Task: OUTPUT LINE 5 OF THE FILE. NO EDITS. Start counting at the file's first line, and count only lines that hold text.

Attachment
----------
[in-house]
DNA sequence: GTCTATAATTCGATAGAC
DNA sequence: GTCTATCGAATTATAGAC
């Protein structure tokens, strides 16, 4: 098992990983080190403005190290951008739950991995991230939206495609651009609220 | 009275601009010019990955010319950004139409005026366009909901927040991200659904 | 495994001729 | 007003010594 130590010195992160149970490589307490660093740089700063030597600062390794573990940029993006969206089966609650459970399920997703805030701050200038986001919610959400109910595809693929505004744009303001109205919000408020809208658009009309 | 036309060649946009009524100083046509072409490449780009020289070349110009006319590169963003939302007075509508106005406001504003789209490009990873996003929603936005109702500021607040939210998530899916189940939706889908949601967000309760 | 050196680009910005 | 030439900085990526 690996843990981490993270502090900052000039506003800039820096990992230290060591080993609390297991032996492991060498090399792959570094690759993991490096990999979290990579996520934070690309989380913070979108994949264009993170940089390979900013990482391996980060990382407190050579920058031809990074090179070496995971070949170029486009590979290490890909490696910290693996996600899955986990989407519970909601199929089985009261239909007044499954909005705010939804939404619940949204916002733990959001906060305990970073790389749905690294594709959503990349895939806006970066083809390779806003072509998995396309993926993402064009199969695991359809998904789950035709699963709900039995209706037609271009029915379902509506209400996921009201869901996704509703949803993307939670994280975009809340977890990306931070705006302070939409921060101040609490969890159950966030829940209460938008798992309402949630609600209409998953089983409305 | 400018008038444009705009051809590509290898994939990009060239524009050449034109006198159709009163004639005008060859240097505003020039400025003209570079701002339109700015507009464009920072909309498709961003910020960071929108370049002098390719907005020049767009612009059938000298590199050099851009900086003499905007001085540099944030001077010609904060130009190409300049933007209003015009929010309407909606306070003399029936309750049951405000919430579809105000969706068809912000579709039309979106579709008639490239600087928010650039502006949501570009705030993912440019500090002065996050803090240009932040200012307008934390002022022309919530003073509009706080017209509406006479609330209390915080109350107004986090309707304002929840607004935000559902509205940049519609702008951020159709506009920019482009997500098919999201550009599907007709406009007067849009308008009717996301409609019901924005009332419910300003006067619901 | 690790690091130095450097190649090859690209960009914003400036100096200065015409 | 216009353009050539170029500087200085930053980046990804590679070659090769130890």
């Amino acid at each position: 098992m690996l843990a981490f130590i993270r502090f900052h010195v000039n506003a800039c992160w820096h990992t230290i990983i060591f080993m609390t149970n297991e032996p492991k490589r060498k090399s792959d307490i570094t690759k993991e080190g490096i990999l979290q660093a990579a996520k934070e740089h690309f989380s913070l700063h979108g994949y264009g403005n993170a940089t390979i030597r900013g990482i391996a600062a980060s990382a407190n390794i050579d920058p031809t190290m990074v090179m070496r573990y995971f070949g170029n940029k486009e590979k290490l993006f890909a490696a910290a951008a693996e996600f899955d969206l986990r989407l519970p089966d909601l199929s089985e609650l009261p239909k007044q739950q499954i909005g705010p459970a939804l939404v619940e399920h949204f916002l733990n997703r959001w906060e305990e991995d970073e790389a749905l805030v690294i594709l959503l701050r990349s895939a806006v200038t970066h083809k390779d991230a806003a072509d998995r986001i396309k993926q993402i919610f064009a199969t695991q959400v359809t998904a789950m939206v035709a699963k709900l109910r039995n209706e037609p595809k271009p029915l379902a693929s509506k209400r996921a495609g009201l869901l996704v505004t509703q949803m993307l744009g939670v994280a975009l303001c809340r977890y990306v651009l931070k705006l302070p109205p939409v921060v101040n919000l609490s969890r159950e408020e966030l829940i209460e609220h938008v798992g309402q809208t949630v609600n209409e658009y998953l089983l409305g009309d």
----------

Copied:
């Amino acid at each position: 098992m690996l843990a981490f130590i993270r502090f900052h010195v000039n506003a800039c992160w820096h990992t230290i990983i060591f080993m609390t149970n297991e032996p492991k490589r060498k090399s792959d307490i570094t690759k993991e080190g490096i990999l979290q660093a990579a996520k934070e740089h690309f989380s913070l700063h979108g994949y264009g403005n993170a940089t390979i030597r900013g990482i391996a600062a980060s990382a407190n390794i050579d920058p031809t190290m990074v090179m070496r573990y995971f070949g170029n940029k486009e590979k290490l993006f890909a490696a910290a951008a693996e996600f899955d969206l986990r989407l519970p089966d909601l199929s089985e609650l009261p239909k007044q739950q499954i909005g705010p459970a939804l939404v619940e399920h949204f916002l733990n997703r959001w906060e305990e991995d970073e790389a749905l805030v690294i594709l959503l701050r990349s895939a806006v200038t970066h083809k390779d991230a806003a072509d998995r986001i396309k993926q993402i919610f064009a199969t695991q959400v359809t998904a789950m939206v035709a699963k709900l109910r039995n209706e037609p595809k271009p029915l379902a693929s509506k209400r996921a495609g009201l869901l996704v505004t509703q949803m993307l744009g939670v994280a975009l303001c809340r977890y990306v651009l931070k705006l302070p109205p939409v921060v101040n919000l609490s969890r159950e408020e966030l829940i209460e609220h938008v798992g309402q809208t949630v609600n209409e658009y998953l089983l409305g009309d």